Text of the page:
There were major changes in flora between Late Devonian and early Mississippian periods. Areas that were previously forest were now dominated by specialized, shrubby plants, mostly pteridosperms less than 2 meters in height which most would call “weeds”. Only much later during the period did lycopsid and calamite trees reappear. As the Pennsylvanian progressed, great forest swamps covered extensive equatorial areas. These forests consisted of diverse plants including tree ferns which grew 15 meters in height, Calmites (a giant version of the modern "horsetail" plant), lycopods (e.g. Lepidodendron which attained a height of 30 meters), the extinct group of plants called "seed ferns", and primitive Conifer-like plants (Cordaites) that reached 40 meters in height.
During the Mississippian period, arthropods, corals, bryozoa, crinoids, and mollusks flourished in warm shallow seas. Echinoderms (especially Crinoids) were extremely numerous, many types of Ammonoid cephalopods evolved, and the first ceratic ammonoids appear, with a more complex suture pattern. The first of the giant fusulinid foramnifers (i.e., marine amoebas) appear but are still tiny and relatively insignificant. The trilobites were much reduced in numbers and confined to a single super family (i.e., the Proetoidea), the last of the dendrite graptiloids died out as did the bulbous-shelled Oncocerida, the nautilida is the last of the nautiloid (palcephalopoda) cephalopods to flourish, and the giant straight-shelled Rayonnoceras is the sole survivor of the Actinocerida.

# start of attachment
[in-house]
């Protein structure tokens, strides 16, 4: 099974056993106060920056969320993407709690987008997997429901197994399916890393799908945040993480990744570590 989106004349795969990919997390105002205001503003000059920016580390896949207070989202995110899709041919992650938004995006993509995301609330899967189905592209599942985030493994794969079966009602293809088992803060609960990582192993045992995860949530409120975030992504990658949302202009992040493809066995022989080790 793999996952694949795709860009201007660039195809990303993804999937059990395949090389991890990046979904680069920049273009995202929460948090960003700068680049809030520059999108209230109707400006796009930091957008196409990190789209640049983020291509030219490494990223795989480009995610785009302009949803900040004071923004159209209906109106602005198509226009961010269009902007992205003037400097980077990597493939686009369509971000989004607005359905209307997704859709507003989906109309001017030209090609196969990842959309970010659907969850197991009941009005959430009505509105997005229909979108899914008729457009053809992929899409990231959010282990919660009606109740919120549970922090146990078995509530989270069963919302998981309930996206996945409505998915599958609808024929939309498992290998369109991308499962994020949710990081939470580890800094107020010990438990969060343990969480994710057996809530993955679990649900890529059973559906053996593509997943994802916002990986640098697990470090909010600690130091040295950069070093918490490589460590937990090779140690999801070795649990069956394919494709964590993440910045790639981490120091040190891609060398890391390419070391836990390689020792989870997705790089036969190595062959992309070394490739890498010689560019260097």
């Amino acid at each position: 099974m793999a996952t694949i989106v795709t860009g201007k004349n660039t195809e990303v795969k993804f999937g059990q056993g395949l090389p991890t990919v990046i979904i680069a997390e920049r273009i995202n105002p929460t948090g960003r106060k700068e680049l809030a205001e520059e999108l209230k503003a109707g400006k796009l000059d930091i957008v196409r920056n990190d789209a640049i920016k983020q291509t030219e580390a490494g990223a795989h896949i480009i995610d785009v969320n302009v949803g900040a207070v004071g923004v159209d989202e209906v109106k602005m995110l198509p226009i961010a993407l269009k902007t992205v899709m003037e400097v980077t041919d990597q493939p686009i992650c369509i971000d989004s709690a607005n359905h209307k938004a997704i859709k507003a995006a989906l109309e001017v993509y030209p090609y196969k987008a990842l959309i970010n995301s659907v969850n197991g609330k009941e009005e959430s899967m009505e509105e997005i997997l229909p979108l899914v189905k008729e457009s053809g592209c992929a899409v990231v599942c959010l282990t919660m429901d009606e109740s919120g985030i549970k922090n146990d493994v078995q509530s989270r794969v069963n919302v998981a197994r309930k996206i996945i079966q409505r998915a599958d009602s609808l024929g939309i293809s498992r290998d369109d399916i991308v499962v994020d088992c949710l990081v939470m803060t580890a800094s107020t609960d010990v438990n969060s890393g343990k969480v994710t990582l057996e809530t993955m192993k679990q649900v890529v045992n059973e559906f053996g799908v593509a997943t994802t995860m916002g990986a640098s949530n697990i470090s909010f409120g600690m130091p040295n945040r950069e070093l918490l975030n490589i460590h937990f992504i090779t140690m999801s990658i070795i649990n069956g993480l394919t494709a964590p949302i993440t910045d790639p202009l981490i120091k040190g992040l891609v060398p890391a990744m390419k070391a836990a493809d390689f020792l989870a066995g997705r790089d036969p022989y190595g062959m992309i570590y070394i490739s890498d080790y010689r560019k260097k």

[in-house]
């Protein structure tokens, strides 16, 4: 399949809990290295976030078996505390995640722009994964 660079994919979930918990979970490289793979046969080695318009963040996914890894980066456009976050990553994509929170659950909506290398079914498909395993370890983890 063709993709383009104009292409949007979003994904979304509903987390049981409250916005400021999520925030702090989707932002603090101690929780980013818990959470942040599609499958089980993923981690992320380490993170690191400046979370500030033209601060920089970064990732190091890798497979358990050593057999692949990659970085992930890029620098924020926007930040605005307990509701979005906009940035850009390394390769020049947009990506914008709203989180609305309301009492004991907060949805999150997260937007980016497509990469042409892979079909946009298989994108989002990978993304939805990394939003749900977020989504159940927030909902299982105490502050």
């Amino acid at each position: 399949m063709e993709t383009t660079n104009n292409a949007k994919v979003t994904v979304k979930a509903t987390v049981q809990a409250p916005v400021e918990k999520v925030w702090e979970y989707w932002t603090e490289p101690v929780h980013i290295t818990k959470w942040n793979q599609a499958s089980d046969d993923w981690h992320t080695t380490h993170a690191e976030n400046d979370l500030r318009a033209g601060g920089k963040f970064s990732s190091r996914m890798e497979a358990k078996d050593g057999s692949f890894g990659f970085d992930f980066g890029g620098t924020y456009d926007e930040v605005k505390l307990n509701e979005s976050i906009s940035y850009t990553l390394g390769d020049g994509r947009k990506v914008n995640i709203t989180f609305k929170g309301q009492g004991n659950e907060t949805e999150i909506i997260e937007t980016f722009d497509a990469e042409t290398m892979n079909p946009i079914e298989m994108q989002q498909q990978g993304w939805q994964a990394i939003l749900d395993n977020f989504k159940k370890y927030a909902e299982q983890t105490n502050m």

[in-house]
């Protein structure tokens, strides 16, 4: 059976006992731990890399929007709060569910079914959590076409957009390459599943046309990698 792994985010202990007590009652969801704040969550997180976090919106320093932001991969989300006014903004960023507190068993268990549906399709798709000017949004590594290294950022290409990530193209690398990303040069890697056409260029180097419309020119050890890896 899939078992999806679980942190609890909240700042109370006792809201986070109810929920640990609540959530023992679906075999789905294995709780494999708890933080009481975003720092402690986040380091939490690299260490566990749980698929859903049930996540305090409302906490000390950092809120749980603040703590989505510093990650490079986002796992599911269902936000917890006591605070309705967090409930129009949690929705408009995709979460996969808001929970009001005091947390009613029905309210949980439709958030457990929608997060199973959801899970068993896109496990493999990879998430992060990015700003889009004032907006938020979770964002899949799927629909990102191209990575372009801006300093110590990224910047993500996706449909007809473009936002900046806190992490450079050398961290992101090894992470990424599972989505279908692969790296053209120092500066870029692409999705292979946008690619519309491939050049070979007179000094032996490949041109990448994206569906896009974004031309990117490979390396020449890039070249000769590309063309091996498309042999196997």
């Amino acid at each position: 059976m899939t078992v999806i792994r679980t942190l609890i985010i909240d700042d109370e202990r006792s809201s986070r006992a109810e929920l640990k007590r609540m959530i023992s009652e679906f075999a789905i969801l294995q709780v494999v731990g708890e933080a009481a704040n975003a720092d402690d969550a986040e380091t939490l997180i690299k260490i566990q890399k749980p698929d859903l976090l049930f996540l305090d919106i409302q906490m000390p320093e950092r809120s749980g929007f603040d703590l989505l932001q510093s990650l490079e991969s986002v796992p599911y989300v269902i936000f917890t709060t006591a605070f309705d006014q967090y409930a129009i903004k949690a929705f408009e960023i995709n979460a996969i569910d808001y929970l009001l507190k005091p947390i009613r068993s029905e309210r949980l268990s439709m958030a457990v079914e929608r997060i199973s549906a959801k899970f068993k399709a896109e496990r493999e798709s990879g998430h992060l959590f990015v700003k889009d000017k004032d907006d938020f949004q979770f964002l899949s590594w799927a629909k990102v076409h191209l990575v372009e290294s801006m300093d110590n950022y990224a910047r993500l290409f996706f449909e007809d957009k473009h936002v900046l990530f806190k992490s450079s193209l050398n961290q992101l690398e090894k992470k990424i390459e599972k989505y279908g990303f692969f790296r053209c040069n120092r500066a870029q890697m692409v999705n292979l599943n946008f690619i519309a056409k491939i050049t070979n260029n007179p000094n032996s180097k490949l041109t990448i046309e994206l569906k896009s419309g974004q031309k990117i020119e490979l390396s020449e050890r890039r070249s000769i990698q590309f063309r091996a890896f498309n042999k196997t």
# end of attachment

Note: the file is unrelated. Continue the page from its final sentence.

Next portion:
The vertebrates become numerous and diverse including sharks, actinopterygian (mostly of the "paleonisciforms”), and sarcopterygian. Meanwhile, terrestrial invertebrates are poorly known but it is likely that they consisted of mites, scorpions, and other arachnids, millipedes, arthropleurids, collembolans (i.e., springtails), and an increasing diversity of litter-reducing insects (e.g. blattoids). Some Eurypterids of this time may have been partially terrestrial. The major link between plant productivity and animal consumers seems to have been through detritivorous arthropods. Insect herbivory was only just beginning at the end of the Mississippian sub-period with most insects and arachnids scrounging for food in leaf litter and likewise serving as the primary food source for the early terrestrial tetrapodomorphs.